月曜日, 10月 18, 2004


    Yesterday was the National Chinese Language Speech Contest (全日本中国語スピーチコンテスト), sponsored annually by the Hyogo Prefecture Sino-Japanese Friendship Society (兵庫県日中友好協会). My Chinese tutor was a volunteer helper this year. She encouraged me to enter. No thanks, I said, but, curious as to how this event compares with the English language speech contests which plague ALTs and inflict untold suffering on our students, I decided to go as an observer. Most high schools in Hyogo prefecture don't even have Chinese language programs, which should have been a warning to me.
    First, the master of ceremony and the judges made some remarks, and then my tutor made a nice speech in Japanese. She compared language use with cooking; just because you have all of the ingredients together (vocabulary and grammar points) doesn't mean you can combine them well to make a delicious dish. Her speech was to be the last speech I understood for the rest of the day.
    The first part of the program consisted of high school students who seemed to be reading short stories in Chinese off of a paper. I guessed that they were short stories or fables because several speakers read the same ones. It was difficult to understand their heavily accented pronunciation. I would have liked to read along and thus have some chance of understanding them from looking at the kanji, but I was kept in the dark, because the packets with the texts of the speeches were only given out to the contest participants, not gatecrashers like me. I am not sure whether to blame them or myself for my utter lack of comprehension.
    The second part of the program was for high school students who had written their own speeches. There were only two of these. They were seniors in high school (I understood that much) and one spoke about "我的理想” (My ideals) while the other spoke about "My self-introduction and my ideals." At the end of each of these two speeches, one of the judges, a Chinese native speaker, asked the speaker really easy questions about her speech in Chinese. Despite my lack of comprehension of the girls' speeches, I understood the Chinese woman's questions perfectly. She asked questions like "What is your surname?" "You want to be a doctor, is that right?" and "Have you traveled abroad?" In both cases, the embarrassed girl said "対不起" (Pardon me), not understanding the question. The Chinese woman asked again more slowly, but still the girls couldn't answer well, even though they had just been talking about those things in their own speech. It was pathetic to watch. I hate to think what would happen if they did a question and answer segment of the English speech contest. I'm afraid it would have the same results. The problem is that kids are expected to speak well before they learn how to listen. It's all backwards.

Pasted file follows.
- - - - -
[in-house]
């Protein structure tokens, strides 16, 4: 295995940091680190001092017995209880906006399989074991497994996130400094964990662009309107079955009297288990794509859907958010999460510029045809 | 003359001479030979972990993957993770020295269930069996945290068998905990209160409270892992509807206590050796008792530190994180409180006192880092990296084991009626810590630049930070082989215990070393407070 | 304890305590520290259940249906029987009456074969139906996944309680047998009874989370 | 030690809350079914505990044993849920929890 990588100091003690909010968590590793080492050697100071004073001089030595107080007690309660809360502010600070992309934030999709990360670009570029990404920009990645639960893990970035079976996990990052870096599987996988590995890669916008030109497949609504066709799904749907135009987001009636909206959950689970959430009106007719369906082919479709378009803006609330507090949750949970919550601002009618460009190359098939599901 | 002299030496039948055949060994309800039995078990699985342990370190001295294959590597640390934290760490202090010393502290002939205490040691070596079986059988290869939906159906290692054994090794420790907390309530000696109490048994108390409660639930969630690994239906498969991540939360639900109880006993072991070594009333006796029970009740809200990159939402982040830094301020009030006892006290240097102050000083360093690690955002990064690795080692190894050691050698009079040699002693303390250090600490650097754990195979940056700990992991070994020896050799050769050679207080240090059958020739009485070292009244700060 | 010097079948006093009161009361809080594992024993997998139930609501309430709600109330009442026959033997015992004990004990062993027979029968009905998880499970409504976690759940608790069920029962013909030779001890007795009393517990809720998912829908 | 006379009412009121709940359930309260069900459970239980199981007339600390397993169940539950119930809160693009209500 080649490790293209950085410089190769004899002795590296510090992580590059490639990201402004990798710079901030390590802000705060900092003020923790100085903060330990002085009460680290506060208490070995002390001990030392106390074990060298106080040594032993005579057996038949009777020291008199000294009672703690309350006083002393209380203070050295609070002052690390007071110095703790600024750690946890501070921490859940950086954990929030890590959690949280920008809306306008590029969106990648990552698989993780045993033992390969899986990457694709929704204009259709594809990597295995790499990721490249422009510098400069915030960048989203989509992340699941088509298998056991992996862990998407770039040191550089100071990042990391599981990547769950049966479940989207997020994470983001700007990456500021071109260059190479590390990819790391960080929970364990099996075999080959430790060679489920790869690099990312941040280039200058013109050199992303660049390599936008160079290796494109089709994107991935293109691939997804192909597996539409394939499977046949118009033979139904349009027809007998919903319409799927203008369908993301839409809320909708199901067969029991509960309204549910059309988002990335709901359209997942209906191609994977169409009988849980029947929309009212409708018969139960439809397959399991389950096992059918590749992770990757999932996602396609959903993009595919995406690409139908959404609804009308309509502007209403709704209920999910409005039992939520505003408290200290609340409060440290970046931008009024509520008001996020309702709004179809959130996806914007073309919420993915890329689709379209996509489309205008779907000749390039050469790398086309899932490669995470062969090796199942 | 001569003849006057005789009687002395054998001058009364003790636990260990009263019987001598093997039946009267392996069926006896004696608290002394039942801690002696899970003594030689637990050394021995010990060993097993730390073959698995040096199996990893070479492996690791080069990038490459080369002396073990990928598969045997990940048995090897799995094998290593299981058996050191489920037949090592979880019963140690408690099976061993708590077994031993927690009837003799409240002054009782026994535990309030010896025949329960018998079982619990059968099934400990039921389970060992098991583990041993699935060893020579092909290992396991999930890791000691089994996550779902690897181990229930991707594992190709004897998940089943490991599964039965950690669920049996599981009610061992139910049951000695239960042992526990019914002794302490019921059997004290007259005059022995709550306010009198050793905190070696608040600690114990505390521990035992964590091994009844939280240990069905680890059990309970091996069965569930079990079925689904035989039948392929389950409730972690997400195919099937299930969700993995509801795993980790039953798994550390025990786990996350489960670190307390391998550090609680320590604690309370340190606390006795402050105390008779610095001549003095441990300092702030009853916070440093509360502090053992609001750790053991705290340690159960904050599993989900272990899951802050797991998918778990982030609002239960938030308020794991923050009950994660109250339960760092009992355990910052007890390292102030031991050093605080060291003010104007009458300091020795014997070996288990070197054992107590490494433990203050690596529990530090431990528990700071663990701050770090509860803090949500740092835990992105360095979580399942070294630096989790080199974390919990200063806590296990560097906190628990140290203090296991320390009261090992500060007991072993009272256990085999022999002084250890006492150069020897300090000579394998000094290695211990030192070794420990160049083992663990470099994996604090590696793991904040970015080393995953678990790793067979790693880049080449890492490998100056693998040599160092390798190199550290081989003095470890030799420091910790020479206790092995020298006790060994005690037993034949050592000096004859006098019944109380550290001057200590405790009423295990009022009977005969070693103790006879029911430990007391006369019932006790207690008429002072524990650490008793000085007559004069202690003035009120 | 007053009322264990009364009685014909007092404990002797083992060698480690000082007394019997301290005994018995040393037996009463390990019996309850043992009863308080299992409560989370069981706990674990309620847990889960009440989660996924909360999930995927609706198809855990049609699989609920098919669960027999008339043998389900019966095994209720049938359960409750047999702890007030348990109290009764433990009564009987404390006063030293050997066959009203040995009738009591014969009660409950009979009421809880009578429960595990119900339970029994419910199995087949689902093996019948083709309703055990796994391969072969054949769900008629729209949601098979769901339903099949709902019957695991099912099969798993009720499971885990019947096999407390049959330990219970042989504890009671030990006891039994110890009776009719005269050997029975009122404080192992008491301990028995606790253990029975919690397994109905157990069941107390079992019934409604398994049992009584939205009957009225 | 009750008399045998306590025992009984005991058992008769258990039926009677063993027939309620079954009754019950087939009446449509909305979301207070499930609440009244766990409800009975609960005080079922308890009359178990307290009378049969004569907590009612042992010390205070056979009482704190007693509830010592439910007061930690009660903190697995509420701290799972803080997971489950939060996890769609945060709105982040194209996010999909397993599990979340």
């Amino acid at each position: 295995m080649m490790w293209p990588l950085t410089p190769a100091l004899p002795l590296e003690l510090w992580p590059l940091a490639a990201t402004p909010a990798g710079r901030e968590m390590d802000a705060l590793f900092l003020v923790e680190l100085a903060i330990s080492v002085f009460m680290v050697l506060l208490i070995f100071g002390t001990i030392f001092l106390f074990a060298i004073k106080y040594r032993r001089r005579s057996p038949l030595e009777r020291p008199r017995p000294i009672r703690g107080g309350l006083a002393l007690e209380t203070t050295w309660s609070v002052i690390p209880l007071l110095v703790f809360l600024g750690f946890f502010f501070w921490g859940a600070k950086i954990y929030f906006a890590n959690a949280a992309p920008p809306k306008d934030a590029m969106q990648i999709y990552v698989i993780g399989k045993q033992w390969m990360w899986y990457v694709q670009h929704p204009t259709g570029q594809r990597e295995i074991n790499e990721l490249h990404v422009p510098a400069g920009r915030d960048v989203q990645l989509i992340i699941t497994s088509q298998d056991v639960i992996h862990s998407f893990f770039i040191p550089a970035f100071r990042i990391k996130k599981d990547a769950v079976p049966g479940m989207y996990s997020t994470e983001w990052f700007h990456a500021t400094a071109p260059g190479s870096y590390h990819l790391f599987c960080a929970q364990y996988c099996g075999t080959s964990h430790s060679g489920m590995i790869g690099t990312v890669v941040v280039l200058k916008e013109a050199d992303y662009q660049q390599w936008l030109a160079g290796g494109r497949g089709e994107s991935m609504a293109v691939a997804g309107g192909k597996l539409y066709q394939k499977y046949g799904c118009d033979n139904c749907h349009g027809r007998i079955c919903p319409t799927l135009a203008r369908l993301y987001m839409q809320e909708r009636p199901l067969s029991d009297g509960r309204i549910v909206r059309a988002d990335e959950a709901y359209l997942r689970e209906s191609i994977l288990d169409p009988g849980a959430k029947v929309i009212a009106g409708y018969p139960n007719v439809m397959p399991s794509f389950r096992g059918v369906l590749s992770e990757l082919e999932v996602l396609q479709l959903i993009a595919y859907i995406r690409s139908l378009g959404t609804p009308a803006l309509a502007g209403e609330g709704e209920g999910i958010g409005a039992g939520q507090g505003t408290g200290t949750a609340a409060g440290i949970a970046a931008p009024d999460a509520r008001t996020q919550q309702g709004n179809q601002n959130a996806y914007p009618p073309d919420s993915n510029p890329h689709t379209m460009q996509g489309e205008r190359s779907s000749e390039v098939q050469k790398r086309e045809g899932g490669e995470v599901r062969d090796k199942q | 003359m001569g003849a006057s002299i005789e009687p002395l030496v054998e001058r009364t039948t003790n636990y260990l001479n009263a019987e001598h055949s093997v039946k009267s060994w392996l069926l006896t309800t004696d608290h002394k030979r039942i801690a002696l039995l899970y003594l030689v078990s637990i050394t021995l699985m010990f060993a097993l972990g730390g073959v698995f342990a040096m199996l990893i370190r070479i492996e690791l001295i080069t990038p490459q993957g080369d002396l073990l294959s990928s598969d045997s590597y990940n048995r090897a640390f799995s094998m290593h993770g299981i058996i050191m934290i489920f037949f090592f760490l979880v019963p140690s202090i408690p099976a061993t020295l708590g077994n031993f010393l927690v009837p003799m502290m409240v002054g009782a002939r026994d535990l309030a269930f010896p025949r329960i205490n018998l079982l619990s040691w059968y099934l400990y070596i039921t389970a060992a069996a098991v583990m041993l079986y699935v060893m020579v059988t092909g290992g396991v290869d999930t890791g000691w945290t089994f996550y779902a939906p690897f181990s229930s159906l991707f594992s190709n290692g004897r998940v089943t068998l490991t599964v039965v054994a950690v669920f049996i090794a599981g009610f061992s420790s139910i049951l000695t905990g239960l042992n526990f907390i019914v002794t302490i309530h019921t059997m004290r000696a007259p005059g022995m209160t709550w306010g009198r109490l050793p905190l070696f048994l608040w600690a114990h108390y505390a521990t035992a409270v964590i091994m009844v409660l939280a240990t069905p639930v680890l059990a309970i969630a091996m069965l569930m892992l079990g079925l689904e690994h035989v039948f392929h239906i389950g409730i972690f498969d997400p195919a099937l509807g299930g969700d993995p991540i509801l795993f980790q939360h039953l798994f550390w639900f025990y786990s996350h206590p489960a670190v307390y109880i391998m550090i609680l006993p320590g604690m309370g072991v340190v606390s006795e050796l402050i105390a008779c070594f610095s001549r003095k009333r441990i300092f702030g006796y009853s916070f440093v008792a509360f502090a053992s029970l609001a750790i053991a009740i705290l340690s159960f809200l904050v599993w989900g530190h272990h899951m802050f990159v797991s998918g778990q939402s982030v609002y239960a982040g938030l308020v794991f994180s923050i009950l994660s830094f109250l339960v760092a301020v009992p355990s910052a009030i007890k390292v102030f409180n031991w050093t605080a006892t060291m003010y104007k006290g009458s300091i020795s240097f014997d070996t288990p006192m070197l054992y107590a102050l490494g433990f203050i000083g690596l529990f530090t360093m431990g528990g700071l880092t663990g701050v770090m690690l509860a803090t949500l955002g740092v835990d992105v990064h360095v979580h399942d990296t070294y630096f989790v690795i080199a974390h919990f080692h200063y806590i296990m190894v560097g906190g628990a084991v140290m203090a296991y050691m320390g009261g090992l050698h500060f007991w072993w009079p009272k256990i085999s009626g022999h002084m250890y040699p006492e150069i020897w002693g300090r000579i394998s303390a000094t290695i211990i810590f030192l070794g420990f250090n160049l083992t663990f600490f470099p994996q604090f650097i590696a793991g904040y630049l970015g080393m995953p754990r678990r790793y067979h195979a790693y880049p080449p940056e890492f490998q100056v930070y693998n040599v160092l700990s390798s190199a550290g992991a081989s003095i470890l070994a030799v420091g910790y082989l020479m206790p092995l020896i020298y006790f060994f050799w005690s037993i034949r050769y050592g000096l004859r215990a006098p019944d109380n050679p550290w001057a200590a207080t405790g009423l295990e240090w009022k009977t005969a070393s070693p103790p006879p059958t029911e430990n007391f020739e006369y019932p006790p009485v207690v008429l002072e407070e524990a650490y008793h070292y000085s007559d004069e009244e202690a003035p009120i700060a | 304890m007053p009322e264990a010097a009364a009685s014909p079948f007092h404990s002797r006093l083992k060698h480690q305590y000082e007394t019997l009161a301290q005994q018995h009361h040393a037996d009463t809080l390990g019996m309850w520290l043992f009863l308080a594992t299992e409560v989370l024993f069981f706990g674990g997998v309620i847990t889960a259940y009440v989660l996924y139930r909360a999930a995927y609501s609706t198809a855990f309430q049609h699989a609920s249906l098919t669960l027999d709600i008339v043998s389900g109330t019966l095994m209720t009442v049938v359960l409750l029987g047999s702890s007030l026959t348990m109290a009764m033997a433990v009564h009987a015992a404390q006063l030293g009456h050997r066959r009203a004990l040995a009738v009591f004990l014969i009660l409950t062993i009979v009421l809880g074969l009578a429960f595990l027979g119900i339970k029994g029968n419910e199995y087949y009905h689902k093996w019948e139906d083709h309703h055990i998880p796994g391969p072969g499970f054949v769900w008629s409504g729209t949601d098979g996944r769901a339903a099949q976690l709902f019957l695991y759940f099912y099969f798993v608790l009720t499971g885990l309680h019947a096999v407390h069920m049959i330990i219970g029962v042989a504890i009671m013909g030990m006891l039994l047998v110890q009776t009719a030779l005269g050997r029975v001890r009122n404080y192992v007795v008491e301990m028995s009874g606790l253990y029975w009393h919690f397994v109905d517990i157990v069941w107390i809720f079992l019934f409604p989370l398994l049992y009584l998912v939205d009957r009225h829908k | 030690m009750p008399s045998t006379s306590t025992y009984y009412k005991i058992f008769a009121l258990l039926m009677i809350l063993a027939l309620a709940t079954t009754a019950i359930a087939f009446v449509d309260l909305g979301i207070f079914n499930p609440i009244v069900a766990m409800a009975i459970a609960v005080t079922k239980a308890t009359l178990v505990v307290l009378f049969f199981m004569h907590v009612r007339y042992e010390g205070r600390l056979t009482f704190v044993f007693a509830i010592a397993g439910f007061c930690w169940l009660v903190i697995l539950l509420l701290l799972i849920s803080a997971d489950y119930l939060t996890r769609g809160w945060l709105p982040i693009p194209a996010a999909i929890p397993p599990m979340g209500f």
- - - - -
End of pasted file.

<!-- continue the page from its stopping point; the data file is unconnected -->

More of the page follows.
After that, two middle-aged Japanese housewives gave speeches in Chinese, which I didn't understand but I think were about friendship between China and Japan, and then there were more speeches by other advanced speakers, mostly college students from 神戸外国語大学, 関西外大、 and other foreign language-intensive colleges in the area. Some of them seemed pretty good. During the advanced division, the time limit was lengthened to 5 minutes (it was only 2 minutes for the first group of speakers). I didn't want to sit through all the 5-minute speeches at my painfully low level of comprehension (would you?), so I left about two hours into the contest, sending an apologetic email to my tutor. If I'd stayed to the bitter end, it would have been about 5 hours total. Now I know that one of the few things more boring than an English language speech contest is a speech contest you can't understand at all.

    On Friday, I finished reading 呪怨. It was a quick read. Irrationally, a couple parts of it did scare me. Not consciously but subconsiously, and I actually had a nightmare about it one night. However, the second half of the book was disappointing because nothing really was resolved, and the same things kept happening over and over again to different people. Sometimes the exact same scene was repeated with different characters. It's eerie, but it's too repetitive to be good writing.
    There were three parts of the book where the characters didn't take off their shoes in the house. Apparently if you're entering a haunted house with the intention of burning it down, or if you're entering someone's apartment to kill them, it's okay to leave your shoes on.
    The most overused word in the book was 充満する。It's a verb meaning that the air is suffused with something like a bad smell or a sense of foreboding. That happened a lot.
    I think the movie will be better (scarier) than the book, but I read the book first to prepare myself. I'll watch the movie soon.
    Now I'm starting to read 精霊の守り人, the first book in a fantasy series recommended to me by one of my students. It has furigana on all the kanji so it should be easy to read, but on the very first page I got tripped up by some of the obscure vocabulary, like ずだぶくろ、a large cloth carry-all bag, originally for holding Buddhist scriptures. To remember this I'm imagining that my new Italian handbag is a ずだぶくろ, but I know this is incorrect usage. I have probably never seen a real one and never will. Despite such extinct vocabulary on the very first page, I want to like this book, because the series is supposed to be one of the best of Japanese fantasy.
    Still enjoying Kingdom of Loathing. I also started playing Dragon Quest V on Super Famicon yesterday. I finished 1, but 2 didn't grab me so I skipped from one to five. It seems fun. You can get monsters to join your fighting party, and the story seems more well-developed than the earlier two games I saw.


  • At 9:26 午前, Blogger Evelyn said…

    Not sure if you made a typo for 我的理想. 的 is for possession where as 得 is usually used with a verb like 走得動 (can still walk) what software do you use for chinese input?



<< Home